Amy King and Wenting He explore the enduring concept of 'self-reliance' (zili gengsheng) in Chinese political discourse over a century.
CHINA, DEVELOPMENT AND INTERNATIONAL ORDER SEMINAR SERIES
The idea of ‘self-reliance’ (zili gengsheng) has endured in Chinese political discourse for nearly a century, transcending profound changes in China’s political, economic, and strategic circumstances. While ‘self-reliance’ is frequently misinterpreted as economic isolation or autarky, we instead show that ‘self-reliance’ has always been comprised of three interlocking pillars: autonomy, interdependence, and order-shaping. These three pillars sit in tension with one another, and yet have accommodated and co-existed with one another since the earliest articulations of the idea. Drawing on discursive institutionalism and its understanding of ‘ideational resilience’, we argue that this tripartite structure, replete with internal contradictions, has enabled Chinese leaders since the Republican era to reinterpret and usefully deploy the idea of ‘self-reliance’. Our findings underscore the resilience of key Chinese foreign economic policy ideas; and the ideational logic driving Xi Jinping’s apparently contradictory pursuit of ‘technological self-reliance’, open global markets, and greater connectivity with the developing world.
About the speakers
Amy King is an Associate Professor in the Strategic & Defence Studies Centre at The Australian National University, and Deputy Director (Research) in the Coral Bell School of Asia Pacific Affairs. She is the author of China-Japan Relations after World War Two: Empire, Industry and War, 1949-1971 (Cambridge University Press, 2016). The holder of an Australian Research Council DECRA Fellowship and a Westpac Research Fellowship, she leads a team researching China’s role in shaping the international economic order.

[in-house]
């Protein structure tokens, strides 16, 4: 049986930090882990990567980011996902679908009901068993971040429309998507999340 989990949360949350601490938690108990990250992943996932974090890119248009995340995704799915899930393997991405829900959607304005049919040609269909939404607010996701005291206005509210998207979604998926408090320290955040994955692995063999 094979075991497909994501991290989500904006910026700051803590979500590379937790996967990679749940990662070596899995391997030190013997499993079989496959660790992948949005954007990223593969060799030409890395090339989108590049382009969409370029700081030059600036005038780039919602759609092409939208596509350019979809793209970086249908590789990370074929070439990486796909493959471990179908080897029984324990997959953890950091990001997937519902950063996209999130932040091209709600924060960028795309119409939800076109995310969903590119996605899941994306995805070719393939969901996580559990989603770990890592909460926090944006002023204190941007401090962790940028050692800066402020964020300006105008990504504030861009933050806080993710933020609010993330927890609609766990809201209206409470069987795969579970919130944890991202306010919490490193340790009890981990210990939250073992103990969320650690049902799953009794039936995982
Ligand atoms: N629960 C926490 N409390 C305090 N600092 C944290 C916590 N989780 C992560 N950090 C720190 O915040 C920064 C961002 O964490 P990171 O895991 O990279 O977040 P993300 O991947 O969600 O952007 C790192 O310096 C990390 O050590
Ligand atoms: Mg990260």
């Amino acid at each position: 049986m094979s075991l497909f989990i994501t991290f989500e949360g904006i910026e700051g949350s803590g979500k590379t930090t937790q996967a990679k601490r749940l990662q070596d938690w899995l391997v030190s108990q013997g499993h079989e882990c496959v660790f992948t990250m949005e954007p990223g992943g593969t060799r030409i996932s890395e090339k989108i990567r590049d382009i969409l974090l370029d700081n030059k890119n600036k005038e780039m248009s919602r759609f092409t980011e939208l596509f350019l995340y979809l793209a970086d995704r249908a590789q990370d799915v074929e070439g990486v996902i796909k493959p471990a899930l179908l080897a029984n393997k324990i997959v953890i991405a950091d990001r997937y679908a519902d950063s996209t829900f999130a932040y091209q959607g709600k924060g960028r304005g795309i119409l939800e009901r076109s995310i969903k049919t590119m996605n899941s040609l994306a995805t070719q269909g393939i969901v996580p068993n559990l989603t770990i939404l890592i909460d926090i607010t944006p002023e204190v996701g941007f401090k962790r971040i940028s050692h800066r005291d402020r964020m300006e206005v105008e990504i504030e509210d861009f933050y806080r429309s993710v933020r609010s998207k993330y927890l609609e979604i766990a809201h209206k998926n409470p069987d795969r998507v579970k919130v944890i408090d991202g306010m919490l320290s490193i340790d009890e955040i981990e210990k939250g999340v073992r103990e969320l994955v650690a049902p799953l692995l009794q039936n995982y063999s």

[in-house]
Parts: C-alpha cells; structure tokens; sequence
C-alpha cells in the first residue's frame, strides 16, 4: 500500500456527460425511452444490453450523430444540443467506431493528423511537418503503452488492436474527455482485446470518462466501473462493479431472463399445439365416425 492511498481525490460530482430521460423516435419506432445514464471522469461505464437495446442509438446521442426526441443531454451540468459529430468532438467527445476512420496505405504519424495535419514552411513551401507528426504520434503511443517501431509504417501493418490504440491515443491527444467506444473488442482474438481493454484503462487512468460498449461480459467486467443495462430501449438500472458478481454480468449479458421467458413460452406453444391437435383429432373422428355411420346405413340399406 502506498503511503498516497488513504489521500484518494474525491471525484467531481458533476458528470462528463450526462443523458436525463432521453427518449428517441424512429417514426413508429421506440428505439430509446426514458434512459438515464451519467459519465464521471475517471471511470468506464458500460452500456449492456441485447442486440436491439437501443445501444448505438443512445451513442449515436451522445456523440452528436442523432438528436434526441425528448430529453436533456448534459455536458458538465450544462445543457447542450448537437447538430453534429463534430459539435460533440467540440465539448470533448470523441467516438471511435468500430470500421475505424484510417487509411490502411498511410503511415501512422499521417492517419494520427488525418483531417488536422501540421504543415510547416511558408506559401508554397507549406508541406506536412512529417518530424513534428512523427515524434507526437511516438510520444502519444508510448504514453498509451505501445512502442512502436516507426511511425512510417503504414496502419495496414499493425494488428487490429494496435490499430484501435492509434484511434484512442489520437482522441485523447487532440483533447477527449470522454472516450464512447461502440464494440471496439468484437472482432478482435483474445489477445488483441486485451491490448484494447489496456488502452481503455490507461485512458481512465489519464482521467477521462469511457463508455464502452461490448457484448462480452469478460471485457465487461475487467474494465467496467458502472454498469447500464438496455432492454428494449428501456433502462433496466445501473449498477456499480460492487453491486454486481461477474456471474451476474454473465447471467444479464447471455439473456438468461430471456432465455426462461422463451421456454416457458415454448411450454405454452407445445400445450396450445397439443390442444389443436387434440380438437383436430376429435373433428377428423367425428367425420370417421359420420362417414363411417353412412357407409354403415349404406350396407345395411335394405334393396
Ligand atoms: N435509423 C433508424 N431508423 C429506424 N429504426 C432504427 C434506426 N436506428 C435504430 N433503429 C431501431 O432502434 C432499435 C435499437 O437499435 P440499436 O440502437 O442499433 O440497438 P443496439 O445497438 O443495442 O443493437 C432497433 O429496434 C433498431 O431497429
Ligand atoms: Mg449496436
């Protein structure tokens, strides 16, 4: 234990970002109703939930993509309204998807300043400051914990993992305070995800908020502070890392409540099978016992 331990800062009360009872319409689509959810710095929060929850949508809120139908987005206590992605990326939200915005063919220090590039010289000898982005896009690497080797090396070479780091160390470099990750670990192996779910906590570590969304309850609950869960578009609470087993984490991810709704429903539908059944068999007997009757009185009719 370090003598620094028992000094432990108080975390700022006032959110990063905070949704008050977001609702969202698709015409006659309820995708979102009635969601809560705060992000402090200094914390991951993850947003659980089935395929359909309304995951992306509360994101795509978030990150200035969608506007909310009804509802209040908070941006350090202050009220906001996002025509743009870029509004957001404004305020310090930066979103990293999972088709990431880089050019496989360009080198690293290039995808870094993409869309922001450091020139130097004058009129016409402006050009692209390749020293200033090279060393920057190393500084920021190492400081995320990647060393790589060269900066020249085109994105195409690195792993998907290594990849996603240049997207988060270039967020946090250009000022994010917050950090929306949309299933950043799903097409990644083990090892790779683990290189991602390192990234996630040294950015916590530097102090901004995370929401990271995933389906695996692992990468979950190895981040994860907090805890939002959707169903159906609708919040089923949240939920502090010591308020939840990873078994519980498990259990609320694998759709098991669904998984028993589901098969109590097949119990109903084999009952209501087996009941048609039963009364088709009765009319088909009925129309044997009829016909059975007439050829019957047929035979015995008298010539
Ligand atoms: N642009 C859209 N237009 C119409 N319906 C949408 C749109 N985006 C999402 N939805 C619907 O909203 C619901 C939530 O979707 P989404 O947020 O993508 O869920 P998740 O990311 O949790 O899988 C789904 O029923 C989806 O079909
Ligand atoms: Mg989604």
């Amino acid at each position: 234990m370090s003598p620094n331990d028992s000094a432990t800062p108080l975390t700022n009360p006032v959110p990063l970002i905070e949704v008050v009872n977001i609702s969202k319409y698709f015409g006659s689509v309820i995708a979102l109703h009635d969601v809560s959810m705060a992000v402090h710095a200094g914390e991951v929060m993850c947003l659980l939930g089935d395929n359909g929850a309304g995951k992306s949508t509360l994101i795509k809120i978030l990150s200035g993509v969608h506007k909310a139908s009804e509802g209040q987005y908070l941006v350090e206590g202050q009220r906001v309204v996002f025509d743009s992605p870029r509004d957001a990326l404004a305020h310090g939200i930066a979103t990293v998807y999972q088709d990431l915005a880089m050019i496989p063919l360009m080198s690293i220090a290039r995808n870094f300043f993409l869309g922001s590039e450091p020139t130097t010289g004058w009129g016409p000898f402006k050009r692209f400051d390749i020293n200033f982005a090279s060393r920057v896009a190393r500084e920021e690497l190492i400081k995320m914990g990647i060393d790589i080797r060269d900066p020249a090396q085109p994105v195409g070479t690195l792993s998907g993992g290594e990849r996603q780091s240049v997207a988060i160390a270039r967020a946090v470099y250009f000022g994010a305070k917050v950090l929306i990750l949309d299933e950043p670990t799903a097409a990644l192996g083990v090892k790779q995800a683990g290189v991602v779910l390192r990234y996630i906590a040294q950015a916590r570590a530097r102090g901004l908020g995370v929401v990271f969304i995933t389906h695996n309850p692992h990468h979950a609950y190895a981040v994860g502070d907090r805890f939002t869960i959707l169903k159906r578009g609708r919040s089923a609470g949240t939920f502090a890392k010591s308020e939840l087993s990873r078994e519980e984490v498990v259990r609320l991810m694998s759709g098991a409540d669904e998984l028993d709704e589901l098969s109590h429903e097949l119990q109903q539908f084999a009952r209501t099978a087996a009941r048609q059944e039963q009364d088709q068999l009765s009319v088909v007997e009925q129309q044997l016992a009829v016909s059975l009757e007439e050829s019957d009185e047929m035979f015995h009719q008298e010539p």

Wenting He is a PhD candidate in International Relations at The Australian National University. Her PhD project investigates how China’s ambiguous understanding of market-state relations has shaped its interpretations of economic crises and subsequent engagement with international economic order. Her recent publications unpack the constructive ambiguity of national interest in the context of U.S.-China relations.
About the chair
Wesley Widmaier is a Professor of International Relations at The Australian National University. His research addresses the interplay of wars, crises, and change – and the ways in which stability can cause instability, a concern that spans International Political Economy and International Security debates. He is the author of Presidential Rhetoric from Wilson to Obama: Constructing Crises, Fast and Slow (Routledge, 2015) and Economic Ideas in Political Time: The Rise and Fall of Economic Orders from the Progressive Era to the Global Financial Crisis (Cambridge University Press, 2016). Previously he was a Section Chair of the International Political Economy section of the International Studies Association.
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This seminar series is part of a research project on How China Shapes the International Economic Order, generously funded by the Westpac Scholars Trust and the Strategic and Defence Studies Centre, and led by A/Professor Amy King from the Coral Bell School of Asia Pacific Affairs.